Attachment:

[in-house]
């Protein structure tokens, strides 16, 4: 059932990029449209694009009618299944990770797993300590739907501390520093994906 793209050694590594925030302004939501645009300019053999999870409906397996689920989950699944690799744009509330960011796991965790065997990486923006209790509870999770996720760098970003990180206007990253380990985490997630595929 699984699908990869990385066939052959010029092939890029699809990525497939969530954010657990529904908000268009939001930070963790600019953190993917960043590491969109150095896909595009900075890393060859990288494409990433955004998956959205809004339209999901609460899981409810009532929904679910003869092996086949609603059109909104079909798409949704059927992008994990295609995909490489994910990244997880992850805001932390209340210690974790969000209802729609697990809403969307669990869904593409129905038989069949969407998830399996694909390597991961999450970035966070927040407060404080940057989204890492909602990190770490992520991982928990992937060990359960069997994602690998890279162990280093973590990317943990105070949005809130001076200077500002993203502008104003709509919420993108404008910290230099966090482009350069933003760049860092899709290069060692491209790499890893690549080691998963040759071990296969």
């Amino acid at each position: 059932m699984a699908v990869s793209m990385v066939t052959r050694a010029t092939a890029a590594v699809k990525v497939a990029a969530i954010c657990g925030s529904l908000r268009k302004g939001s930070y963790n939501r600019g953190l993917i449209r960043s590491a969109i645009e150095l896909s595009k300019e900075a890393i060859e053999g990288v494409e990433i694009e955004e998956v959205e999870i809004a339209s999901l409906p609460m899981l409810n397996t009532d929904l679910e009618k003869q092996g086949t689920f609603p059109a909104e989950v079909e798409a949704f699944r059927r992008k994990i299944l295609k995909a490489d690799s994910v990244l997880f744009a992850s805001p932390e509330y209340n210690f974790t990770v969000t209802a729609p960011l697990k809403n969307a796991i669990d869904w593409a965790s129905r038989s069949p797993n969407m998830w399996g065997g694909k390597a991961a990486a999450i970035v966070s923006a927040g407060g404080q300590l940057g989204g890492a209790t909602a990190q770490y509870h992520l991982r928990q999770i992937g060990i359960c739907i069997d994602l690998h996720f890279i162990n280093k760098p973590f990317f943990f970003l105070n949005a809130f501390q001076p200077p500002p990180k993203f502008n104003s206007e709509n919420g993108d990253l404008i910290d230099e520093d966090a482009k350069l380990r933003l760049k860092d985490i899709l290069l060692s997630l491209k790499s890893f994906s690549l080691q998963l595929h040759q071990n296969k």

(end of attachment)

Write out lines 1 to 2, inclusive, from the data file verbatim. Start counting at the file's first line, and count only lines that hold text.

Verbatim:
[in-house]
């Protein structure tokens, strides 16, 4: 059932990029449209694009009618299944990770797993300590739907501390520093994906 793209050694590594925030302004939501645009300019053999999870409906397996689920989950699944690799744009509330960011796991965790065997990486923006209790509870999770996720760098970003990180206007990253380990985490997630595929 699984699908990869990385066939052959010029092939890029699809990525497939969530954010657990529904908000268009939001930070963790600019953190993917960043590491969109150095896909595009900075890393060859990288494409990433955004998956959205809004339209999901609460899981409810009532929904679910003869092996086949609603059109909104079909798409949704059927992008994990295609995909490489994910990244997880992850805001932390209340210690974790969000209802729609697990809403969307669990869904593409129905038989069949969407998830399996694909390597991961999450970035966070927040407060404080940057989204890492909602990190770490992520991982928990992937060990359960069997994602690998890279162990280093973590990317943990105070949005809130001076200077500002993203502008104003709509919420993108404008910290230099966090482009350069933003760049860092899709290069060692491209790499890893690549080691998963040759071990296969």